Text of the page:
Visible-light-driven Ag/AgCl plasmonic photocatalysts via a surfactant-assisted protocol: enhanced catalytic performance by morphology evolution from near-spherical to 1D structures†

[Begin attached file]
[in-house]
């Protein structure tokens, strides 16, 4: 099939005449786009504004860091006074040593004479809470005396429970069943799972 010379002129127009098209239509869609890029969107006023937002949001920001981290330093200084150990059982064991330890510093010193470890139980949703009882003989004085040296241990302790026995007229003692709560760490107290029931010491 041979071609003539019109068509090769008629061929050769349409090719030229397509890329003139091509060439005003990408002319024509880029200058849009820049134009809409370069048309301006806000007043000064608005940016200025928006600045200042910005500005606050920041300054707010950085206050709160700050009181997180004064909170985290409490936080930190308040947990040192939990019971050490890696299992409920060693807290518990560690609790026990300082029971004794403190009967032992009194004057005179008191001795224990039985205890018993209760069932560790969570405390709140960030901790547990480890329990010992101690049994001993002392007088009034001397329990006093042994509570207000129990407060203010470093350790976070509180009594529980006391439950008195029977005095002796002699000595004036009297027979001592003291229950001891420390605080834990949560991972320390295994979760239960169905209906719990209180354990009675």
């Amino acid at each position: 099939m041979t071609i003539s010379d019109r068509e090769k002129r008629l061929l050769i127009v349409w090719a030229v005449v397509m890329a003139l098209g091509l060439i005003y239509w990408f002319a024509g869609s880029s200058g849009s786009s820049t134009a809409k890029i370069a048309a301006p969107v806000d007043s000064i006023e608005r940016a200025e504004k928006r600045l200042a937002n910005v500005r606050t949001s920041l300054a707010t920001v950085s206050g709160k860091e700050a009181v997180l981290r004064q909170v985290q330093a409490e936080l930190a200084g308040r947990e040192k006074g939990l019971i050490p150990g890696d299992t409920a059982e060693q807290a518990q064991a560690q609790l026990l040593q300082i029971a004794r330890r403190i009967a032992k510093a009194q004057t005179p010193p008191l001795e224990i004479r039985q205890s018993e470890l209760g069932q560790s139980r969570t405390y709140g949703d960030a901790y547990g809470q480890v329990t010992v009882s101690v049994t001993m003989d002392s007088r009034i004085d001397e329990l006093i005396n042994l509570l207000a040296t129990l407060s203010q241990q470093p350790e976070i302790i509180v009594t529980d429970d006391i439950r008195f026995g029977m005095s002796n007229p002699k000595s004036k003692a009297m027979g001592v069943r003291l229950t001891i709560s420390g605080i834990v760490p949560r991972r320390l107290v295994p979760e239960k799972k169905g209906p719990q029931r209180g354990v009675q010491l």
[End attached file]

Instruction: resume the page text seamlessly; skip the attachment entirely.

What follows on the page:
Ag/AgCl-based plasmonic photocatalysts have received much attention as emerging visible-light-driven photocatalysts, wherein those characterized by 1D morphology have aroused great expectations. Most of the current existing protocols for the fabrication of 1D materials, however, suffer from either multistep tedious synthesis processes or the requirement of rigorous experimental conditions. A one-pot fabrication method feasible under ambient conditions is strongly desired. By means of a surfactant-assisted protocol, we report herein that Ag/AgCl structures of near-spherical and 1D morphology could be controllably produced. We show that near-spherical Ag/AgCl species could be produced immediately after dropping an AgNO3 aqueous solution into an aqueous solution of cetyltrimethylammonium chloride (CTAC) surfactant under stirring. Interestingly, we show that these initially formed near-spherical species could automatically evolve into 1D Ag/AgCl fibers simply by extending the stirring time under ambient conditions. In our new protocol, CTAC works not only as a chlorine source but also as a directing reagent to assist the formation of 1D Ag/AgCl structures. Moreover, we demonstrate that compared to near-spherical structures, our Ag/AgCl fibers could display boosted catalytic performances towards the photodegradation of the methyl orange pollutant under visible light irradiation. Our work might launch an easy method for the construction of fibrous Ag/AgCl architectures of superior photocatalytic reactivity, and it also provides deep insights into the surfactant-assisted synthesis.